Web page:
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Iraqi Governing Council Chooses Leader, at Last (REUTERS) By Huda Majeed Saleh BAGHDAD, IRAQ 07/30/03 12:27 PM ET)Source: http://www.reuters.com/newsArticle.jhtml?type=worldNews&storyID=3188323 Reuters News Service Reuters News Service Articles-Index-TopPublishers-Index-Top
BAGHDAD (Reuters) - Iraq´s U.S-backed Governing Council named a Shi´ite politician as its first leader on Wednesday, after adopting a rotating presidency that will give representatives of all major groups a turn at being in charge.

Ibrahim Jaafari, a medical doctor who is the spokesman of the Shi´ite Da´wa party, was chosen as the first president of the self-rule body.

After more than two weeks of laborious discussion, the Governing Council of 25 Iraqis decided Tuesday that nine of its members -- drawn from various religious, ethnic and political factions -- would take turns at being president.

Each will serve for a month. Jaafari will be followed by Iraqi National Congress head Ahmed Chalabi.

Others who will get a turn at leading the council are Abdul Aziz al- Hakim of the Supreme Council for the Islamic Revolution in Iraq (SCIRI); Kurdish leaders Jalal Talabani and Masoud Barzani; Iyad Allawi of the Iraqi National Accord; Muhsin Abdul Hameed of the Iraqi Islamic Party; Shi´ite scholar Muhammed Bahr al-Uloum, and former Foreign Minister Adnan Pachachi.

"The principle of a monthly rotating presidency was adopted to give a chance to the nine members," Jaafari told Reuters. "It will end, God willing, as soon as possible when the occupation ends and Iraq achieves political independence."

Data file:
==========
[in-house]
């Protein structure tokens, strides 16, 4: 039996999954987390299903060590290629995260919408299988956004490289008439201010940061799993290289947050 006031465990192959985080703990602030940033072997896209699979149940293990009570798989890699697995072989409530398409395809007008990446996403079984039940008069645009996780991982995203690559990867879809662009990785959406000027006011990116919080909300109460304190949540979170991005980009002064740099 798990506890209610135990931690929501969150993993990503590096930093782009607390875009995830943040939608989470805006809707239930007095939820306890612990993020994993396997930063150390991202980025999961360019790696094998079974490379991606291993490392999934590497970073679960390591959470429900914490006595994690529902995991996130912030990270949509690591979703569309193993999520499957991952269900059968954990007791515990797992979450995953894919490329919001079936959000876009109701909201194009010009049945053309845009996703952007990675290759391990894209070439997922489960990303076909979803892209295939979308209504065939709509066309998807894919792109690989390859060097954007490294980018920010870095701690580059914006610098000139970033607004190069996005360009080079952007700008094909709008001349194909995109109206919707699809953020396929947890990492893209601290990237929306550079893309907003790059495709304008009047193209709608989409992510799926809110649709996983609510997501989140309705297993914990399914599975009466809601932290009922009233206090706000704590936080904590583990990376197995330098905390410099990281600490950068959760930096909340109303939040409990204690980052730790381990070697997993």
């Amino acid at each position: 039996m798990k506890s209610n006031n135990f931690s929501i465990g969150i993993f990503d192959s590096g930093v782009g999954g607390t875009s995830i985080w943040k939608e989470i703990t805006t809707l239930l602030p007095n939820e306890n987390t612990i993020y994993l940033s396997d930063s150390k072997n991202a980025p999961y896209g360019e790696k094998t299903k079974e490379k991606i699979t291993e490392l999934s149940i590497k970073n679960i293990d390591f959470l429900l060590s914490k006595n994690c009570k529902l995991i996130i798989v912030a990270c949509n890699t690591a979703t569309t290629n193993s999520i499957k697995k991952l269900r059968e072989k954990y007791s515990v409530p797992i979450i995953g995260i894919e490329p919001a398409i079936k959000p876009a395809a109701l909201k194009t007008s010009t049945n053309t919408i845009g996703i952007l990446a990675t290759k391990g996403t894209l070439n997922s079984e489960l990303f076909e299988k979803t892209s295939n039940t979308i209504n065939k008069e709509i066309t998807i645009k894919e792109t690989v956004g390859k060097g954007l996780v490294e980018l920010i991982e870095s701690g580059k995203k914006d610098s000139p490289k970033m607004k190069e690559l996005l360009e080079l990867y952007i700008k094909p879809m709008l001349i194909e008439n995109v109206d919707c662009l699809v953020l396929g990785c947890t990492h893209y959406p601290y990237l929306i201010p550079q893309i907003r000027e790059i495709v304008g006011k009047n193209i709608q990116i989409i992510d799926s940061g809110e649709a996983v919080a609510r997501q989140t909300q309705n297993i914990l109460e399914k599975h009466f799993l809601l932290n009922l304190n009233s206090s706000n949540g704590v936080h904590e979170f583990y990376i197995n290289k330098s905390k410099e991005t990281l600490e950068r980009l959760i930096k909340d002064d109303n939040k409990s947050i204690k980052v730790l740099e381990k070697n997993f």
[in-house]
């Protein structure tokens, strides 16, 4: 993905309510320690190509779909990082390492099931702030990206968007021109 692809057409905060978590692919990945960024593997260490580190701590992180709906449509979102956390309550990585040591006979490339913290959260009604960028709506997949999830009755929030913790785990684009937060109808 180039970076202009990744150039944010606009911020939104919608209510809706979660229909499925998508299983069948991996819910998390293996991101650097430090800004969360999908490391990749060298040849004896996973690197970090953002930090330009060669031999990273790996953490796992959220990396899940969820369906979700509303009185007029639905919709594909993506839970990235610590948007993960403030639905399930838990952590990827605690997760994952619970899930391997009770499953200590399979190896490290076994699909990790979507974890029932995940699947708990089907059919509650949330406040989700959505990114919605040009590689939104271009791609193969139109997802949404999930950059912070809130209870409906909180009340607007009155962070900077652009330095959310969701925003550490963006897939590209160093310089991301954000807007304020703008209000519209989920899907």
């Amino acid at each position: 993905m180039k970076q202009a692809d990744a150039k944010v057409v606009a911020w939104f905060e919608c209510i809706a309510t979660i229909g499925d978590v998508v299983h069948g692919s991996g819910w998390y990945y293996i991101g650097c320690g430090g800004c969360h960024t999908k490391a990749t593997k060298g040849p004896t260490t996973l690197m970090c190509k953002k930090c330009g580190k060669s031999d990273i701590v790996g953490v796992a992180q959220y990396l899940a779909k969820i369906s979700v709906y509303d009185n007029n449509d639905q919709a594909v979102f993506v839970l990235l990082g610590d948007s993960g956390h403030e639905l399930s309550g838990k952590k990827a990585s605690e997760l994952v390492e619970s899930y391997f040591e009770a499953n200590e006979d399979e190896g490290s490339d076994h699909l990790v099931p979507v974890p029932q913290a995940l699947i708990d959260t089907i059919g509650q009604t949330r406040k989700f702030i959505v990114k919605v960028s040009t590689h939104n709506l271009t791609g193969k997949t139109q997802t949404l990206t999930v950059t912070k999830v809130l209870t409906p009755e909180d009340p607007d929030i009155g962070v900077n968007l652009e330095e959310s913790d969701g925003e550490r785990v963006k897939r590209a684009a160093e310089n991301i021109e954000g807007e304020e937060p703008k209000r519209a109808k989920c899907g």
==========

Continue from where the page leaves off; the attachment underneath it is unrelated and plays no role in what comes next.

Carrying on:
One of the council´s tasks is to select ministers to work alongside U.S. officials.

"We will start discussing ministers next week and we hope it will not take a long time to resolve," Jaafari said.

Members of the council have insisted the choice of a rotating president and the delay in reaching a decision are not signs that the council is divided.

"There are no disputes over this issue. It is a reasonable and logical decision," SCIRI´s Hakim said Wednesday.

The United States has hailed the council, which first met on July 13, as Iraq´s first step toward democracy since the U.S.-led invasion that toppled Saddam Hussein in April.

Although it has some limited powers, final control of Iraq still rests with U.S. civilian administrator Paul Bremer.

Choosing a leader was one of the first tasks of the council, which is also supposed approve next year´s budget and decide policy on economic reform and electoral laws.

Hakim said he hoped it would not take long to work out a permanent constitution and hold a referendum to approve it ahead of elections for a fully sovereign Iraqi government that could take over from the widely resented U.S.-led occupation.

"We hope that the transitional period will be as short as possible because we do not want the occupation and we want to achieve Iraq´s independence as soon as possible," he said. (© Reuters 2003 07/30/03)

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